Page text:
We have a few questions about Tom Leppert's inaugural speech, delivered yesterday at the Morton H. Meyerson Symphony Center and reprinted in its entirety after the jump (courtesy the city's Web site). But chief among them is this: Why did Leppert say, "A well-known philosopher once said, 'What is a city but its people?'" Why didn't he just say, "William Shakespeare once said..."? They seem to be able to handle it just fine in Fort Worth and Nashville.
C'mon, seemed the perfect chance for "the education mayor" to teach the people a little sumpin-sumpin 'bout The Tragedy of Coriolanus. Picky, picky, I know. But, really, isn't Shakespeare better known as, like, a playwright than a philosopher? Ah, but don't listen to me. I'm just a DISD product. --Robert Wilonsky
This is Leppert's speech as it appears on the city's Web site; hence, the ellipses. Either that, or Christopher Walken wrote Leppert's speech.
Thank you … I am humbled by this responsibility … honored by the trust and confidence Dallas has placed in me … and energized and inspired by the opportunity to serve our city and the possibilities that lie ahead.
Today is about our future … it is the day we turn our hopes into actions … it’s a day when we turn our dreams into realities … and it’s the day we start turning those possibilities into real opportunities … and I mean opportunities for all of our citizens.
Today is also to say “thank you” … to Mayor Laura Miller and the council members who have served us well these past years. Mayor Miller led us through some tough economic times the years after 9/11 … during her term, she’s been a voice for our citizens, working to improve our quality of life … Mayor Miller, on behalf of all of Dallas, thank you for what you did for our city.
I also want to say “thank you” to the outgoing council members … Council members Bill Blaydes, Leo Chaney, James Fantroy, Gary Griffith, Don Hill, Ed Oakley, and Dr. Maxine Thornton-Reese … thanks for your service, the heart you put into our City, and the sweat equity you invested … Dallas is a better place because of each of you. Thank you.
A well-known philosopher once said, “What is a city but its people?” If a city is its people, then Dallas is truly a great city, with awesome potential … on both a national scale and the world stage.
We are a city of people like Mattie Nash, at 85 the unofficial mayor of West Dallas … and I’ll be excited to work with her and watch her community flourish when they become a gateway to the Trinity project.
We are a city of people like Roger Staubach … not the football player but the entrepreneur … who took an idea and transformed an industry, creating jobs for our City.
We are a city of people like Mico Rodriguez, who took a few family recipes and a big risk … built a restaurant empire that stretches from Dallas to Kansas City, and is the standard by which Tex-Mex is judged.
We are a city of people like Larry James … who directed his heart toward helping those that are less fortunate … I am eager to work with him on improving conditions in our community, addressing the homeless and creatively identifying housing solutions.
And we are a city of people like Felix Chen … he has a Dallas based business with operations in China, India and Southeast Asia. This is the future.
Over the past eight months, my wife Laura and I have had the life-changing opportunity to get to know our city, and more importantly, the people of our City, in a way that few get to see. We’ve seen the most popular areas of our City … and also places like Cadillac Heights, Bonton and Joppy.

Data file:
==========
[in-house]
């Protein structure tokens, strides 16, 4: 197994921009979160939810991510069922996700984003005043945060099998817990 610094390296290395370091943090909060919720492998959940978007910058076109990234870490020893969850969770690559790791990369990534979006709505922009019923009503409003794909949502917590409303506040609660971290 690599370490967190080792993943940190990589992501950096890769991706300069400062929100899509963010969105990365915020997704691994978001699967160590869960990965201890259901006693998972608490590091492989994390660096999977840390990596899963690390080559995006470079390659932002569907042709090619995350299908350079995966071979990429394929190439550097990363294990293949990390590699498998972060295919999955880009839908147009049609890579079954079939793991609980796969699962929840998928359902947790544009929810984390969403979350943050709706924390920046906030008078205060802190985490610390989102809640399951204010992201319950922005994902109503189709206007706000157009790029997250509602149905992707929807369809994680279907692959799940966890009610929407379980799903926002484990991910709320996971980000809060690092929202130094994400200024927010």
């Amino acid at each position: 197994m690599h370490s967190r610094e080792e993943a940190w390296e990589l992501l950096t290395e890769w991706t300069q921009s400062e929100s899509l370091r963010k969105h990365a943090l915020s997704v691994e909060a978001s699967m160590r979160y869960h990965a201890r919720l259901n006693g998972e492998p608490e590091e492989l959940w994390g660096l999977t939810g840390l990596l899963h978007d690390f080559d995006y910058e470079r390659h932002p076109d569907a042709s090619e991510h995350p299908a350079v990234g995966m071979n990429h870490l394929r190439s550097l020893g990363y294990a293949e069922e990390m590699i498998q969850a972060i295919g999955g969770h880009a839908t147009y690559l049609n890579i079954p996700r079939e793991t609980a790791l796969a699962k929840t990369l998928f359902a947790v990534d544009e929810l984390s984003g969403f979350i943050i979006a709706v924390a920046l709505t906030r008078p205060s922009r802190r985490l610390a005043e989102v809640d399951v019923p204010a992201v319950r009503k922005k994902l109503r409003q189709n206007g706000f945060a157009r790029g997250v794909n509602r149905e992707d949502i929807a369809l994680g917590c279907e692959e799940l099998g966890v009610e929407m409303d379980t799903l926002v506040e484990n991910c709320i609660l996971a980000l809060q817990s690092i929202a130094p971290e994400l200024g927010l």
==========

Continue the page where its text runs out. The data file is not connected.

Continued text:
We’ve sat in your church pews … talked on your front porches … walked in your parades … had breakfasts, lunches, dinners, coffee and dessert … we’ve talked to the retired couple on their evening walk … the soccer mom on the sideline … the single mother who’s working two jobs … and the young homeless woman my son Ryan befriended one Friday evening when we were serving meals at the Resource Center … a woman willing to work, but needing a chance.
And you know what? No matter how different we all seem on the outside … when it comes right down to it, most people want the same things … a clean, safe place to live … a feeling of being included -- to have their voice heard in their community … all of us want hope and the promise of opportunity, today … and into the future.
For this, we must bring all our people together … and understand that our interests and goals are intertwined … that one part of our City will never excel unless we excel as a City … Our people are our city. We are optimists. We have an inner strength and determination that makes our potential truly limitless.
It is now my responsibility, and the responsibility of my colleagues on our Council – not just to do well for our city, for the people that are Dallas … but to maximize our potential and become the best city we can possibly be… To do this, it needs to be more than words … it will take a new mindset, an approach that permeates the way we approach opportunities … the way we are willing to invest in our City … the way we run our government and the way we face every individual challenge.
It’s not enough to reduce crime … our citizens deserve the safest city in America. It’s not enough to provide the basics … our citizens deserve a city that actually improves their quality of life. It’s not enough to improve education … our children deserve schools that will empower them to achieve their dreams.
It’s not enough to grow our economy … we deserve a Dallas where for every will, there is a way – regardless of where you live or your financial means.
And it’s not enough to have racial harmony, though that’s a beginning … what the citizens of Dallas deserve is a renewed spirit of civic pride … a spirit that says we are not just neighbors, we are brothers and sisters of Dallas … and when any one of us succeeds, we all succeed.